Is sport the last great bastion of homophobia?
And where, exactly, are all the gay sports stars in the world? They are definitely out there, but rarely mentioned, just think sports pages in the tabloids.
While homophobia also remains an ugly stain on the ‘beautiful game’, come the start of the football season the majority of fans at matches across the country will hear – and some engage in – anti-gay abuse.
A 2009 Stonewall report found that from more than 2000 supporters surveyed, 70% had witnessed homophobia on the terraces. More than half thought the FA, Premier League and Football League were not doing enough to tackle the issue.
By now, most people are familiar with Liverpool born, openly-gay footballer, Anton Hysen, but he is in the minority. With the amount of fit lads preparing for the 3pm Saturday kick-off, and a vague statistic which says that one in 10 people are gay or lesbian, there has to be more than a few lesbian, gay or transgender people on the field.
It is not that all lgbt people have decided against a career in sport in case they have a tooth knocked out. It is more likely that none have decided to take centre stage and announce their off-pitch ball control because of fear. The sporting industry in general is a very macho environment. Through fear of being bullied, both men and women, have at some point felt uncomfortable when coming out, especially if they felt it would harm their career. It is the same reason why many Hollywood actors have stayed firmly in the closet, despite the fact that we just love the actors that have opened the closet door, if only just a fraction… imagine Richard Chamberlain for a moment.
There’s clearly an argument to be had about standing proud for gay rights in sports and being true to one’s sexuality, but at the end of the day every man or woman’s situation is different, so it is their personal choice. By encouraging more gay role models in sport, it will show young people that sexuality is no barrier to achievement. There have been a few hugely courageous sports stars to have come out – like rugby’s Gareth Thomas, diving’s Tom Daley, cricket’s Steven Davies and tennis’ Martina Navratilova, Billie Jean King and Amelie Mauresmo – but many still feel pressurised to keep quiet.
Although those who have taken this commendable step have received a positive response, many others remain in fear about the loss of status among fans and colleagues and about potential sponsorship drying up.
Martina Navratilova concluded that despite losing $12million in sponsorship deals when she came out, it was still the best thing she ever did. She did not lose her American citizenship as she feared, she received new endorsements from forward thinking companies, and became a hero to many who never really had much interest in tennis before.
Tackling homophobia in sport is not just important for sport itself; it has much wider implications, from addressing LGBT issues, homophobic attitudes in society and homophobic bullying in schools. While there are some excellent projects to address this problem, such as Rugby League’s Tackle It, only too often can homophobic and transphobic attitudes prevail between fans and players alike.
Former MP, Lynne Featherstone, has written: “The fight against racism has been so successful in football and other sports. Given the role sports can play to change attitudes in society, it’s crucial that we break down the culture that allows spectators and participants to get away with homophobia. The Charter For Action ( set up to tackle homophobia) is the first step in bringing people together in doing just that.”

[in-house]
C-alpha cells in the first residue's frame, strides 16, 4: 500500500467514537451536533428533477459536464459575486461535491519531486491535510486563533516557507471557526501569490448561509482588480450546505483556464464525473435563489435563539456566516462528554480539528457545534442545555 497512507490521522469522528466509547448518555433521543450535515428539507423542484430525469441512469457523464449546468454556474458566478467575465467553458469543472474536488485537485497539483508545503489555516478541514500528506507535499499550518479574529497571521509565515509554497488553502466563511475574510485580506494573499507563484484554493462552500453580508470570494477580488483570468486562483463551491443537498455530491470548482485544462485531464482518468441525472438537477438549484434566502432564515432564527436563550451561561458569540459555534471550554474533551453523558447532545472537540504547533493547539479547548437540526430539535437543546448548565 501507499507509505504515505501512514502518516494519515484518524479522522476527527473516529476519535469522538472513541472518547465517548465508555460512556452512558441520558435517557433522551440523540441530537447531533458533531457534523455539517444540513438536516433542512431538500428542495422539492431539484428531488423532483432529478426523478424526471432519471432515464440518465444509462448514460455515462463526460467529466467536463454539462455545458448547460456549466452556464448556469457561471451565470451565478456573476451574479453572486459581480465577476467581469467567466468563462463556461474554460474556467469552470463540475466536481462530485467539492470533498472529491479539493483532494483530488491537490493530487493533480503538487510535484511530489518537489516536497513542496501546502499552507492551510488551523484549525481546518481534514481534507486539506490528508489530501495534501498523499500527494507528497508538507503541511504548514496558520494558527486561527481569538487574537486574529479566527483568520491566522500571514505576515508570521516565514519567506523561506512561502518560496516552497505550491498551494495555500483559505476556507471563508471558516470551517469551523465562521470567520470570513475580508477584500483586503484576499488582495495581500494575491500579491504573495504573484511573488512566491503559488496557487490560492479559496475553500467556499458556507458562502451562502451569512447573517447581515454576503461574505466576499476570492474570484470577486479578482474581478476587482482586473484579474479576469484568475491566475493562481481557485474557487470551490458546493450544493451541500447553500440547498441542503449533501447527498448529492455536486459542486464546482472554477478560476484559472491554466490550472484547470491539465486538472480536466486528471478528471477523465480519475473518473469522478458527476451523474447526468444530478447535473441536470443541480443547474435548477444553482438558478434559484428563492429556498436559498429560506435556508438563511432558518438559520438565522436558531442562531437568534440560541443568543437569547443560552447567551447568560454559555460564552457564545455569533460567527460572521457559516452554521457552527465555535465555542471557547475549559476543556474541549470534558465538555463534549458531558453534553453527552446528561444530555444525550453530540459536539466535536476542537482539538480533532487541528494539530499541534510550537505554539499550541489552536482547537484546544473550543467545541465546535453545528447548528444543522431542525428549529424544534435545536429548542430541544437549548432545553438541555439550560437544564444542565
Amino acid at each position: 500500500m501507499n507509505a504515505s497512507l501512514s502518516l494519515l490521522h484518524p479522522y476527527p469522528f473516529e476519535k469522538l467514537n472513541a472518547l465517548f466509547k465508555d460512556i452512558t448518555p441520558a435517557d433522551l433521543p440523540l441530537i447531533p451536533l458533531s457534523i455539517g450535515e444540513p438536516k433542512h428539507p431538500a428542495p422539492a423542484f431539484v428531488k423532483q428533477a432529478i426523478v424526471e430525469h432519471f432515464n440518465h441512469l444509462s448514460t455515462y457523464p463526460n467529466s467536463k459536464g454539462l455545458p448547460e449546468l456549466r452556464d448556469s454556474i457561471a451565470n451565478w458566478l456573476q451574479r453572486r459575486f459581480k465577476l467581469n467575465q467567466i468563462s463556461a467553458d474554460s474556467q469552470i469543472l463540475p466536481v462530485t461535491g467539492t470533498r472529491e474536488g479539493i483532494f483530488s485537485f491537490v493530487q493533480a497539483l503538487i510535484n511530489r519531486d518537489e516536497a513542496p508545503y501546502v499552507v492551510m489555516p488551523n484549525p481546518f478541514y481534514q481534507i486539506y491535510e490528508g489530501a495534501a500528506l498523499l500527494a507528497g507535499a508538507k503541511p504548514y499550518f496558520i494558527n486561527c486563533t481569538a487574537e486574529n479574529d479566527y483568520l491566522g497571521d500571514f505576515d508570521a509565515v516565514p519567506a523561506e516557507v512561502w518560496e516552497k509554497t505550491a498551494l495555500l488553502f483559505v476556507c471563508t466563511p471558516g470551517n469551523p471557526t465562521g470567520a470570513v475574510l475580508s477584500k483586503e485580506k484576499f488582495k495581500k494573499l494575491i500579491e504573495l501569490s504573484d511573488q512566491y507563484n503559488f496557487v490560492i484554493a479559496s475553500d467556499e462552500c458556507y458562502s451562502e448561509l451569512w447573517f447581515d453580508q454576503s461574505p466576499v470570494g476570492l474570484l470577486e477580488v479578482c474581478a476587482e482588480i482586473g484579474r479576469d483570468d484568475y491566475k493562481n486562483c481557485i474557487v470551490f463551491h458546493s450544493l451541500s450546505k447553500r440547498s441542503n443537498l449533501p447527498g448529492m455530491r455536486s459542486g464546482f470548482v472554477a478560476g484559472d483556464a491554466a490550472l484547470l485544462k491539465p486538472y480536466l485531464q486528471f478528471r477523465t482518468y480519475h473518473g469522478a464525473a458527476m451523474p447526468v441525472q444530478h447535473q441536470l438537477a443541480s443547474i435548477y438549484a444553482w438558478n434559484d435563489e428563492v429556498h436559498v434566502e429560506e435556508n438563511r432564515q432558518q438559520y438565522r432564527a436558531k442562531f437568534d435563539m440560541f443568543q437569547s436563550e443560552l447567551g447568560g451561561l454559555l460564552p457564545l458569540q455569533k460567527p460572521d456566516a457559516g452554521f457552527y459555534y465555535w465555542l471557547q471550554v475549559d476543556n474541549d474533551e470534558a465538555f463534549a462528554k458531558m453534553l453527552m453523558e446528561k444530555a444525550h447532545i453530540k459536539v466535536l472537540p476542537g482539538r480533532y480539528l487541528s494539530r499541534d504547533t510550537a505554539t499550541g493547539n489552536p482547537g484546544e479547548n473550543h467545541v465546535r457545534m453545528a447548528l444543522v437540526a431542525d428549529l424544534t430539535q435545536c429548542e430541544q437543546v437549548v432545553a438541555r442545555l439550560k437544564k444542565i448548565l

She continues: “It is hugely important that role models like Gareth Thomas have come out. But the real importance of these role models is the message that goes out to young people – that up and down this land children will feel able to be themselves, whatever their sexual orientation or gender identity, and take to the fields of sport without fear or anxiety. That is the ambition”.
Sportsmen and women should be able to participate in their game without fear of being who they are. Just how many players do not reach their full potential because they somehow cannot be true to themselves.
We all envisage a time when issues of sexuality will no longer be of interest to players or fans, when participants can compete without distraction, or without the smokescreen of husbands and wives, boyfriends and girlfriends. Professional sports will not fall apart. People will still come to watch their chosen sports.
Martina Navratilova is quoted as saying that transparency in sport is vital.
“Homophobia and transphobia in sports are problems that we need to give a lot more work and attention to”. She also said that a greater number of out players would improve the wider culture of sport.
So it may seem that finding a gay or lesbian sports star is like finding a needle in a haystack, but we need to take a look at the bigger picture. There are many openly-gay football and rugby teams in the UK. They may not be world famous, but seize the opportunity given to them and are open about gay men and women playing sport.
There are gay sailing and swim teams, tennis players, boxers and gay grapplers fighting it out in the ring. Many players are out there just getting on with it, so it’s up to you whether you join in. While there may not many sports stars rushing to announce their sexuality, we heartily embrace those who have.
Often sport is a game of two halves, it just depends on which half you are standing in.